Looking for Marco Polo

Looking for Marco Polo

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by Alan Armstrong, Tim Jessell

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Newbery Honor–winning author Alan Armstrong’s latest book!

Eleven-year-old Mark's anthropologist father has disappeared in the Gobi desert while tracing Marco Polo’s ancient route from Venice to China. His mother decides they must go to Venice to petition the agency that sent Mark’s father to send out a search party. Anxious about


Newbery Honor–winning author Alan Armstrong’s latest book!

Eleven-year-old Mark's anthropologist father has disappeared in the Gobi desert while tracing Marco Polo’s ancient route from Venice to China. His mother decides they must go to Venice to petition the agency that sent Mark’s father to send out a search party. Anxious about his father and upset about spending Christmas away from home, Mark gets a bad asthma attack in the middle of the night. That’s when Doc Hornaday, an old friend of Mark’s father, makes a house call, along with a massive black Tibetan mastiff called Boss. To distract Mark from his wheezing and to pass the long Venetian night, the Doc starts to spin for Mark the tale of Marco Polo. Doc describes Marco’s travels and the boy finds himself falling under the spell of the story that has transfixed the world for centuries. Marco’s journey bolsters Mark’s courage and whets his appetite for risk and adventure, and for exposure to life in all its immense and fascinating variety.

From the Hardcover edition.

Editorial Reviews

Children's Literature - Ellen Welty
When Mark Hearne's father leaves for a six-month-long expedition to the Gobi Desert that traces the path of Marco Polo, Mark is worried. When he and his mom stop hearing from his dad, his worry turns to fear. They travel to Venice to talk to the agency that his dad travelled with to get some help locating him. Mark finds Venice to be strange and a little intimidating, and the situation gets worse when he gets sick. The doctor who treats him has an enormous dog that has a connection to Marco Polo. After the doctor goes to sleep the dog and Mark become friends, and the dog tells Mark the story of Marco Polo. The author's earlier book, Whittington, won a Newbery Honor and the author uses a similar method in this story. The narrative technique uses an animal as both the protagonist and the narrator. Unfortunately, the author varies the technique here, and it does not work as well. In Whittington the narrator, a cat, is also the protagonist so the story has an immediacy that this story lacks. Here, although the narrator is another animal, the dog is not the protagonist. That role belongs to Mark, but his contribution to the story is largely that of a listener. The divided point of view will be difficult for some readers to overcome and even though the story of Marco Polo itself is heroic, children will have a hard time relating either to Mark or to the dog. Reviewer: Ellen Welty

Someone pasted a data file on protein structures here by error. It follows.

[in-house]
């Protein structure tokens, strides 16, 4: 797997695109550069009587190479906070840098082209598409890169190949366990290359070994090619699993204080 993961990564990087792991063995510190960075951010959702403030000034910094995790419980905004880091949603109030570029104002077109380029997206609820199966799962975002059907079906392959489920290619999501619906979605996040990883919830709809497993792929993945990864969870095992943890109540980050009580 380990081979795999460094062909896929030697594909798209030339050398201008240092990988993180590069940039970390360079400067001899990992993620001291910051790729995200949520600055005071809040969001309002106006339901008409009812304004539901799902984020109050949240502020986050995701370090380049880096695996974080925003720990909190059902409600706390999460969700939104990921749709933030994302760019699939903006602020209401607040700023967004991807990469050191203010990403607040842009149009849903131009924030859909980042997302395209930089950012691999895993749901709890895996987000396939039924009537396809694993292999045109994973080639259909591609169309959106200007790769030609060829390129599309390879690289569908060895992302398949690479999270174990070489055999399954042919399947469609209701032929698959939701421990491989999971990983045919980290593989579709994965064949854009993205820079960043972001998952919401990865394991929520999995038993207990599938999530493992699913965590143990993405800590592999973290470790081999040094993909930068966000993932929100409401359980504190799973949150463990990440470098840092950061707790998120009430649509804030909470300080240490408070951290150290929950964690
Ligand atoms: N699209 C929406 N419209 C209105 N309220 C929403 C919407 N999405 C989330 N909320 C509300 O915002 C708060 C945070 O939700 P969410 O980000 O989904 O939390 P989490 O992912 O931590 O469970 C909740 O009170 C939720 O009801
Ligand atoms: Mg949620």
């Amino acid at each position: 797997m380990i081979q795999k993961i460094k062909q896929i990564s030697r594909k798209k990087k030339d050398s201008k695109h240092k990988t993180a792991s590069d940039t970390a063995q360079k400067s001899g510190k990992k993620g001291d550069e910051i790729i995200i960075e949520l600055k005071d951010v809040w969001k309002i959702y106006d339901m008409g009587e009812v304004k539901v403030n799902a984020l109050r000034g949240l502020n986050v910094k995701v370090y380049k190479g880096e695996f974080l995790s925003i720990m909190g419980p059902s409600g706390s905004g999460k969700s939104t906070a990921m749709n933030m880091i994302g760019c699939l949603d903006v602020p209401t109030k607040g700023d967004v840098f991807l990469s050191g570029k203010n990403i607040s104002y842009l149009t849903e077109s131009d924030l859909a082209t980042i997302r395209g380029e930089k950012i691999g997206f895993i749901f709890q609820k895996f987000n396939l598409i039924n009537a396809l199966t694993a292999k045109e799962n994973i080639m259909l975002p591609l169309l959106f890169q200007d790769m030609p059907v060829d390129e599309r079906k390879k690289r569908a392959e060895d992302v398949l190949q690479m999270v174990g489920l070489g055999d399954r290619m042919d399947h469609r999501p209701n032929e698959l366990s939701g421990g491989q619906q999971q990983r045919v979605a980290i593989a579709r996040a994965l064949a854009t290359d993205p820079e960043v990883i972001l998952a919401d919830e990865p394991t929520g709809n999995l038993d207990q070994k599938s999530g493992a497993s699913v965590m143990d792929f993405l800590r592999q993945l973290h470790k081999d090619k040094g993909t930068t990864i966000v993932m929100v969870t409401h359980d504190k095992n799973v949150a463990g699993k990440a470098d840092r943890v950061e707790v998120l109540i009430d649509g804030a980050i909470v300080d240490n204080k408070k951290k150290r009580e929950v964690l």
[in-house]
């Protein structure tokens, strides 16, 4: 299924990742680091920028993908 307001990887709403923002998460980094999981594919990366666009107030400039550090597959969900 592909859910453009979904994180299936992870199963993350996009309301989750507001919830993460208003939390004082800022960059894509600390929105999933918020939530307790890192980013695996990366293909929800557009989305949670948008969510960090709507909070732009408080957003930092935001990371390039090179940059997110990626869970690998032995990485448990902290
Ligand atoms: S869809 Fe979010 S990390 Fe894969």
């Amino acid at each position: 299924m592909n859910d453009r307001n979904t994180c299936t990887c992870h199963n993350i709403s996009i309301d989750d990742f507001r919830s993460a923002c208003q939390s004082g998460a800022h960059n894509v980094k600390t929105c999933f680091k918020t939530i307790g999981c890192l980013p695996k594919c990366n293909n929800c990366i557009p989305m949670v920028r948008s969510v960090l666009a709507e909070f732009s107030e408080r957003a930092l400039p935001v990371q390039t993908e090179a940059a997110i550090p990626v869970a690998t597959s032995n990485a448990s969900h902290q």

School Library Journal
Gr 5–7—This story within a story brings to life the adventures of the famed 13th-century Venetian explorer. It begins in the modern day with the disappearance of 11-year-old Mark's father, who is tracing Polo's route through the Gobi desert. Mark and his mother travel to Venice to help with the search. While there, Mark has a terrible asthma attack and meets his dad's army friend Dr. Hornaday, who decides to entertain his patient with imaginative stories about Marco Polo. His tales are full of color and excitement; the details, although they are not based on known historical events, are grounded in the author's research on Polo's times and the places he claimed to have seen. The narrative becomes a little confusing: Hornaday's dog can talk to Mark and describes what Polo's homecoming to Venice was like, as passed down through his dog ancestors. The descriptions of the world in the 13th century are fascinating, and the imagined relationship between Kublai Khan and Polo is intriguing, but due to its complicated structure, this isn't a book for reluctant readers. Illustrations are interspersed throughout. The novel is an excellent supplement for those studying the explorer and his world. Extensive chapter notes are included, but there is no map.—Caroline Tesauro, Radford Public Library, VA
Kirkus Reviews
The author of Whittington (2005) profiles another medieval celebrity using a similar scenario-fleshing out historical incidents with imagined but thoroughly researched details and conversations and framing the entire narrative as a tale told to a rapt modern audience. When his anthropologist father goes missing on a Marco Polo-related expedition to the Gobi, 11-year-old Mark and his mother fly to Venice. As they wait for news, Mark visits local landmarks that Marco Polo would have known, absorbs historical background from a group of Venetian rats and a Tibetan mastiff and meets Dr. Hornaday, a friend of his father's, who regales him with a harrowing account of the 13th-century traveler's journey. Though laced with facts-what goods traveled over the Silk Road? "Rats, umbrellas, noodles, hissing cockroaches, ideas, walnuts, opium, gunpowder, and a whole lot more," says Hornaday-Armstrong's tale-within-a-tale never becomes pedantic. Young readers will likely skip the 25-plus pages of source notes at the end, but they will come away with vivid pictures of Marco Polo's character and world, plus the satisfaction of experiencing a well-told story. (Fantasy. 11-13)